Usually, when I run, the first mile is really tough.  I feel awkward, off-pace, and it takes all of my willpower to keep going.  Then, it gradually starts to feel a little smoother.  Around the 2.5 mile point, I find my pace, and by mile 4, I'm in The Zone.  At mile 6, I feel like I can run forever.  Miles 4 to 10 are where I post my fastest times, and there are times where I forget I'm running.  I was prepared to have to push through the last 5K of the race, but I wasn't prepared to have every...single...mile...feel like the first mile.  I'm a solitary runner and I just couldn't find my pace with all of the people around (I've never done a big race before), and I didn't have the mental toughness to push myself through.  I now know why so many run with headphones. Listening to music is the only way I can even imagine that I could have shut out all of the people around me.

But...I did it!  And, yes, I'll probably be stupid enough to do it again.  Because I have to try the headphone thing.  And bring my own electrolytes.  And start in a faster corral.  And...

Thank you again to all of the people who supported me in this!  You're the best.

Monday, December 8, 2014

Rock n Roll San Antonio Half- Part 1

For me, the most difficult part of the race is not the months of training, the miles of running, the refueling, the hydrating, or the racing.  No, it's getting to the start line that's tough.  This time, getting there deserves its own post.

I, of course, signed on with Team in Training for this race.  I'm thankful for all that they do to combat blood cancers and the San Antonio chapter is probably a fun bunch. I say "probably" because I made it to a grand total of...ZERO...practices.  Yep.  Not a single one.  I didn't make it to the get-togethers, the send-off dinner, the team-building-social-let's-have-fun stuff either.  So, I was a little out of the loop.  Not their fault at all- just the product of me having, oh, I don't know, seven kids, perhaps?  They tried, they really did, but my life simply can't accommodate other people's schedules right now, so I trained on my own and tried to keep up with the email communication as much as possible.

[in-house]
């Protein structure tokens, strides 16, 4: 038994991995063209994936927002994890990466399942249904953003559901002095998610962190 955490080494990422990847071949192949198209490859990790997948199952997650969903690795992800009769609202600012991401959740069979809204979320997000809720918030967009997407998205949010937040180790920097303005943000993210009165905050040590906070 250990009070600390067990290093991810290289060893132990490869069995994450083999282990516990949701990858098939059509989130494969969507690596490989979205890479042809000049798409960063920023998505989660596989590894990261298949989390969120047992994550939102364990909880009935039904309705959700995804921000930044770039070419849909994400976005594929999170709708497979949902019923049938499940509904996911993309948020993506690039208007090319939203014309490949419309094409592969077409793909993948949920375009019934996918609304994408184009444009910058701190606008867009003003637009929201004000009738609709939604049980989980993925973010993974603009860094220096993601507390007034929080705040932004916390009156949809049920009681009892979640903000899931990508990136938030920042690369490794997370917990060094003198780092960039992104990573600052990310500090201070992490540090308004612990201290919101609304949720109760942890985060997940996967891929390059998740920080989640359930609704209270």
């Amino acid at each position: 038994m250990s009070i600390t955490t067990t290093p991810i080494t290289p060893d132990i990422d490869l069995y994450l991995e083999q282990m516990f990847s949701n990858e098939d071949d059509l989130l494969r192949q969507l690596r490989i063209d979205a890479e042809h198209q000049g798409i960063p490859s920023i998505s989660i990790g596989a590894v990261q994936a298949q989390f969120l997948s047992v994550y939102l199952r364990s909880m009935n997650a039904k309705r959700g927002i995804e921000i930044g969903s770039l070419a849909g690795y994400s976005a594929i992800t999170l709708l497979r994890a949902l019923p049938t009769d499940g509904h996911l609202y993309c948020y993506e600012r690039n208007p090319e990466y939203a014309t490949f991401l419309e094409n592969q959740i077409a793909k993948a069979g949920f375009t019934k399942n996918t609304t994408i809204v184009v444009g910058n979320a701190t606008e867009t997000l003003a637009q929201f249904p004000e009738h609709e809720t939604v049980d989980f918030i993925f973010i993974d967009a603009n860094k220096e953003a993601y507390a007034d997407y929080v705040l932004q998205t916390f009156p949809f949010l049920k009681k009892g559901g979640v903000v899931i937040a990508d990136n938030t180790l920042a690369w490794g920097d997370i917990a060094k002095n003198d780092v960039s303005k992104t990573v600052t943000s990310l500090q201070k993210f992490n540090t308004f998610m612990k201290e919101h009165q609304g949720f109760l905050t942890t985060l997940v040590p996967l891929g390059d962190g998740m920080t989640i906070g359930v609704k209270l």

At any rate, because the team handled the registration, I was a little unclear on exactly how that impacted the "normal" pre-race stuff, especially packet pick-up.  I got an email saying that, if I couldn't make it to any of the team events, I could pick up my bag of "stuff" at the office.  Great.  Perfect.  On Friday morning, I sent my older kids off to school, packed up my two younger ones, and made the trek to San Antonio to get my "stuff."  Stress level on a 1 to 10 scale: 3.

When I got to the office, I grabbed the bag with my name on it and strapped Stefan and Austin back into their carseats.  And then, I looked at the stuff in the bag.  It became immediately apparent that this bag, while it contained a few snazzy items, did not, in fact, contain a race packet.  That meant a trip to downtown San Antonio.  I was already halfway there, but...packet pickup didn't start for about 3 hours.  Three hours.  Short enough to be tempting, but too much time to kill with two little guys in tow.  Plus, I had a ton of stuff to do at home.  I decided that I would just have to wait till sometime later.  Stress level: 5, edging toward 6

As I sat in the parking lot, processing all of that in my mind, I realized I had gotten a text.  It was my babysitter for race morning.  "I'm so sorry, but I have the flu and I can't babysit on Sunday."  Stress level:  8

I took a deep breath, drove home and focused on being as productive as possible, working on lesson planning and grading, while frantically trying to find another sitter and work out a ride downtown for Sunday morning.  Apparently, lots of runners get hotel rooms near the start line.  Smart.  And not possible for me.

At some point during the day, I decided that it would be better to just take the five younger boys downtown (Megan would be at gymnastics and Nathan still in school) right after school and get packet pickup out of the way.  We could leave just after 3 and be back just before 5.

We actually left at 3:30 and I started to worry about getting caught in rush hour traffic on the way back, but I forged ahead.  We got downtown, and that's when the fun started.  There was a time that I spent a decent amount of time in downtown San Antonio- Bryan actually worked there sometimes- but I had never been to the Henry B. Gonzalez Convention Center where packet pick-up was.  When I read "convention center," I pictured something like the Alamo Dome or Freeman Coliseum- big building, big parking lot.  What I actually found, after inching my way through the terrible downtown traffic, was a sidewalk-locked building with a tiny parking lot.  The sign in front of it said, "Abandon hope all ye who enter here."  (It may actually have said, "Parking by permit only," but the words had an identical effect.)  Stress level: 15